Hood: Twitter is growing, probably at one of the most rapid paces there is in the social media world, and personally, we’ve found a tremendous use for that tool. Facebook continues to be a dominant social media tool, so I don’t think that’s going away anytime soon. LinkedIn is clearly establishing itself as kind of the professionals’ Facebook. Blogs are just great communication tools.


I think the other thing we’re seeing is video. You’re going to see more and more video blogging, or more and more video commenting. There’s even a new thing called 12seconds, where people are actually putting out a 12-second video and popping that out like YouTube. So I think you’re going to see growth in video and that kind of sharing area more and more. I also think wikis, as a mass collaboration tool, will become more mainstream in the next few years.


JofA: Are there any other new social networking sites or tools that have impressed you?


Hood: Other social media things that we’re watching would include Ning [see] and some of the private social networks. For us, it’s about what can we do to increase connections to our members at the lowest cost. We’re also looking at paid tools that would integrate with our association management system that might end up being integrated social networking.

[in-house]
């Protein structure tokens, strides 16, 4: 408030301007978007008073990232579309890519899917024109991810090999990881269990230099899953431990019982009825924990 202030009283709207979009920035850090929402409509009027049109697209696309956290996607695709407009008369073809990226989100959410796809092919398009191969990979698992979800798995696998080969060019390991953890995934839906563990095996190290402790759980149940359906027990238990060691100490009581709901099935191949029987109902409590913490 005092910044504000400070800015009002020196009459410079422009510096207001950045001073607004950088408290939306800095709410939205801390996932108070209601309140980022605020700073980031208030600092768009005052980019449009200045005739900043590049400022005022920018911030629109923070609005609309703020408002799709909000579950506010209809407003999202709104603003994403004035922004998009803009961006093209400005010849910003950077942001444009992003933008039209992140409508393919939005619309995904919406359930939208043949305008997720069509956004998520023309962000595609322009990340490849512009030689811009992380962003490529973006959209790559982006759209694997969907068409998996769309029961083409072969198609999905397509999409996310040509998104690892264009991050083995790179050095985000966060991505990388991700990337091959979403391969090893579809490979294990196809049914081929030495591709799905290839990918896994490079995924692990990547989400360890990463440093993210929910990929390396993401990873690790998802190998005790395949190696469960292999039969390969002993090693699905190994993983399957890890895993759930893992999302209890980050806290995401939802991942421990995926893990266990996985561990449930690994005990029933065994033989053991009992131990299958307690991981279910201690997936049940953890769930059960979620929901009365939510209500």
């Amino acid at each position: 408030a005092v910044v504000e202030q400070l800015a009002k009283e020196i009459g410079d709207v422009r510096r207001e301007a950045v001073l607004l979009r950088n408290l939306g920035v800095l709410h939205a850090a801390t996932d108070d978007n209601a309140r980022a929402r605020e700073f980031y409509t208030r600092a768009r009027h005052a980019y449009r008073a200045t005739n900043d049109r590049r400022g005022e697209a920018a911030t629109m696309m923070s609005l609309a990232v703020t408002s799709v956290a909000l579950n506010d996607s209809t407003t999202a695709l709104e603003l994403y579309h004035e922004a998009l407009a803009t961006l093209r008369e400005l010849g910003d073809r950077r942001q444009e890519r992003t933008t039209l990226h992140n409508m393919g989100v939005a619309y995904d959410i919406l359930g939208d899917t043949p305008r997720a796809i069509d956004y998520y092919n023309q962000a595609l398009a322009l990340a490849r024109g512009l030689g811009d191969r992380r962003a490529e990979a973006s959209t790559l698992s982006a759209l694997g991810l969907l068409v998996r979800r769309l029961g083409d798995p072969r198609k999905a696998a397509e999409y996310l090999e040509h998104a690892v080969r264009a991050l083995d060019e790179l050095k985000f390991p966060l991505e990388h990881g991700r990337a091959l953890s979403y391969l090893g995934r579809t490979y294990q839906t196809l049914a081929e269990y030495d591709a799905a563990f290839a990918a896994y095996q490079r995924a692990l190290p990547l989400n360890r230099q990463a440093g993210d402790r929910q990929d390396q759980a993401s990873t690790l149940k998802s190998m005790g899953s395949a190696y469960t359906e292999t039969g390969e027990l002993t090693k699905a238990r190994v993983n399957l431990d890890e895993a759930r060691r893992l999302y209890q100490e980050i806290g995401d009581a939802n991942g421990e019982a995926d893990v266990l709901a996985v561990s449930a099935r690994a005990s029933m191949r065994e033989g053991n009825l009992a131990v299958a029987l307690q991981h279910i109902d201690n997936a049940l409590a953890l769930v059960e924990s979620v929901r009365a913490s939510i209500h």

Another cool one is this new genre of social media sites that allow you to post across different sites. So for instance, it used to drive me crazy that I really want to update my LinkedIn, my Facebook, my Twitter. Now there’s a service called [see]. You can actually add any social networks you want on there, log in, and then it will post across all of those for you.


JofA: How does a CPA get started using a social network?


Hood: I would say the answer is to start small. So go out there, set up a profile, get on these social networks, and then step two, listen. Don’t start throwing a lot of stuff out there right away, just watch some conversations, make some friends, talk, find out what the conversations are, and then begin to add to those communities. And then step three would be to continue to experiment and have fun.


So once you get good at one, grab another one and try that, and pretty soon you’ll find what you really like the most.




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CPA Learning 2.0, the Maryland Association of CPAs’ self-guided learning program that coaches CPAs on blogs, RSS, Facebook, MySpace, wikis, photo sharing, Second Life, Twitter and more,